In Defense Of the Microsoft Monoculture (Column, By Rob Enderle)
Two high-profile organizations recently argued that diverse software environments are inherently more secure than a Microsoft-only "monoculture." But managing diversity is expensive, and diversity creates its own security problems.
Two high-profile organizations recently argued that diverse environments are inherently more secure than "monoculture" (read: Microsoft-only) environments. They argue that an organization that deploys multiple computing platforms will be inherently more secure than an organization running a single platform on all systems. While they admit costs will go up, they argue that increased security will be worth it.
These arguments were put forward by Gartner and, separately, a panel hosted by the anti-Microsoft Computer & Communications Industry Association.
But there is no evidence that either party has actually analyzed the cost of diversity or quantified the risks of diversity. It appears clear they came up with the solution and then fit the facts of the problem into an argument that supports that conclusion.
We have yet to see a cost/benefit analysis that supports the conclusion that a heterogeneous computing environment lowers the overall threat level of a corporation, or that it is the most cost effective of the choices available to you.
While diversity may -- and I stress may -- lower the extreme threat of some types of attack, diversity would have failed to protect enterprises from most of the attacks that have occurred to date. Few companies can continue to function if even 30% of their systems fail catastrophically. However, diversity will clearly increase costs sharply for sites that are highly consistent now. And diversity may even be less secure than a monoculture, increasing exposure to other types of attack.
A much better approach is to look at the entire security problem first, including the risks and costs of not doing anything, so that you have a foundation on which you can build alternatives. These alternatives include:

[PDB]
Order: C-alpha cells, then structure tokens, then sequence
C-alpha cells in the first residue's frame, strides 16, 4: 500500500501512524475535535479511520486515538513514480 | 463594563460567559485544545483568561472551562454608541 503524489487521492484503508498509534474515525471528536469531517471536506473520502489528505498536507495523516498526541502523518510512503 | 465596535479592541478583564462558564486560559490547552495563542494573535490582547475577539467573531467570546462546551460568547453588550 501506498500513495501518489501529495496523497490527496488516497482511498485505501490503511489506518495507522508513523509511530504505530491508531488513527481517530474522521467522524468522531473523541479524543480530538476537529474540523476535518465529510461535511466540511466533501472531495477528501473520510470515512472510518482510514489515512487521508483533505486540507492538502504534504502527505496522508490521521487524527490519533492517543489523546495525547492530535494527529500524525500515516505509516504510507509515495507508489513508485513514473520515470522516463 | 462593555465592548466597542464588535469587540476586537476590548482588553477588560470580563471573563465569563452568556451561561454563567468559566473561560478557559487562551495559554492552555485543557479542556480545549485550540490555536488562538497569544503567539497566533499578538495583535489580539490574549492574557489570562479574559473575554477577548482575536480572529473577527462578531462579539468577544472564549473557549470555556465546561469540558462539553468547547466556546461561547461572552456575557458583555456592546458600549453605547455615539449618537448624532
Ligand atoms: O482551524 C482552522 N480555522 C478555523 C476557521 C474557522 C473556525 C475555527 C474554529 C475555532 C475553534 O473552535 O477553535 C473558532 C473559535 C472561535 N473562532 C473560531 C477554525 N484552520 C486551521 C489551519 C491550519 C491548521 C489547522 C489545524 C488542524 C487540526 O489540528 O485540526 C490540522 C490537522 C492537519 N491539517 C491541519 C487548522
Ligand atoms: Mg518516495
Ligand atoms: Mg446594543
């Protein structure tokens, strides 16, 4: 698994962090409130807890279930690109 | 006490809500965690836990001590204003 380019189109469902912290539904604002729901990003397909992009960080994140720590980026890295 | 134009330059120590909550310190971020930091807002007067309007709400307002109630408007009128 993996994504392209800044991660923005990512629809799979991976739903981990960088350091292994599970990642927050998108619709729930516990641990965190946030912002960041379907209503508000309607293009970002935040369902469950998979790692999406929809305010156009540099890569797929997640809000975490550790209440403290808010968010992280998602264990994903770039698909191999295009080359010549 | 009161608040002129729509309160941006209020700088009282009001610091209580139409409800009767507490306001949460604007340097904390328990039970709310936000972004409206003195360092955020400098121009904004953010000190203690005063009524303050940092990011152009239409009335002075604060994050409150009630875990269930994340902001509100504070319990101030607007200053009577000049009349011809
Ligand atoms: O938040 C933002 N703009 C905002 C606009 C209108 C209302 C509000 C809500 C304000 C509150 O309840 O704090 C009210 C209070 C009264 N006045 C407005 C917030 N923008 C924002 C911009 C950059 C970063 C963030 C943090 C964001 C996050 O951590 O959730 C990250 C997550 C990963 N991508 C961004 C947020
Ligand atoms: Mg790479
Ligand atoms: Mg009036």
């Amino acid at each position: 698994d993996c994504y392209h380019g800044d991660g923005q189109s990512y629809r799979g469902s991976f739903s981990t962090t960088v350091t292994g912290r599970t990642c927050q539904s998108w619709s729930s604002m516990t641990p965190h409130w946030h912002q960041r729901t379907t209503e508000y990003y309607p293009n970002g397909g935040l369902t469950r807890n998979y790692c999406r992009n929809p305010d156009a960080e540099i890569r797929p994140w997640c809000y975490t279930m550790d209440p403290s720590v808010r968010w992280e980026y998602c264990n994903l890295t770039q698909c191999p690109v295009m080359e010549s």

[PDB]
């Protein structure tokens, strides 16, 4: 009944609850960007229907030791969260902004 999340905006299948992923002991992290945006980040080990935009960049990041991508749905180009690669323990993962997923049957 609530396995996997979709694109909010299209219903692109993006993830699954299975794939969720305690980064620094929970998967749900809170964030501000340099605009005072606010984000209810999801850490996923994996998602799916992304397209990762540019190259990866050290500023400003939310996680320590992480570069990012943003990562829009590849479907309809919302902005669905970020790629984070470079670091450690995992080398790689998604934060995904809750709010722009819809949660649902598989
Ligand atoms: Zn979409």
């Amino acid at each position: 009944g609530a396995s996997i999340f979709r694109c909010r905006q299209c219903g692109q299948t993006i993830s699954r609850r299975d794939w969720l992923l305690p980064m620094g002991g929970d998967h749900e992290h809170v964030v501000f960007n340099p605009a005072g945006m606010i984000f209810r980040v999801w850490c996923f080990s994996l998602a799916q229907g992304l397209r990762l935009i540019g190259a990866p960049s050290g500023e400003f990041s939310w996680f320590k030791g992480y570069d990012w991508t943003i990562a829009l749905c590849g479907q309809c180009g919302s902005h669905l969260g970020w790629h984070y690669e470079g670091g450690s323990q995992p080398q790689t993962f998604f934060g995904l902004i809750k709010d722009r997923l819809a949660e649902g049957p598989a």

- Accelerated adoption of patches.
- Locking down desktops so users cannot make changes and viruses and worms can't install themselves and run.
- Restricting ports, such as port 80 135, which effectively stopped the latest virus attack. (Corrected Friday 10/10/03.)
- Implementing additional security products, such as virus software and firewalls.
- maintaining "hot sites," or duplicates of key elements of the IT infrastructure, so if the main infrastructure is compromised, users can quickly switch to backup systems.
- Developing the capability to rapidly restore compromised software and data from backups.
- Deploying Windows on alternative hardware. For example, "PC blades" centralize the processors, memory and storage of PCs in a datacenter, while the display, keyboard and mouse are at the user's desktop. PC blades give users the benefit of having their own dedicated PC, while keeping the hardware in a centralized location where it can be more easily maintained and secured.
- Adding security staff or outsourced services.
The result of this analysis would be a security plan that is optimized for your environment. Even if you chose diversity, you could show that you went through a solid decision process before you reached the decision you made, and it wouldn't look like you were ticked at Microsoft and simply shot from the hip.
I'm not a big fan of diversity because so much the research I've done over the last decade or so indicates that by eliminating diversity you can dramatically reduce costs. Companies can minimize support costs by rolling out identical hardware and software to every desktop through big bang deployments. Going the other way in a knee jerk reaction to just one class of security threat seems poorly founded.
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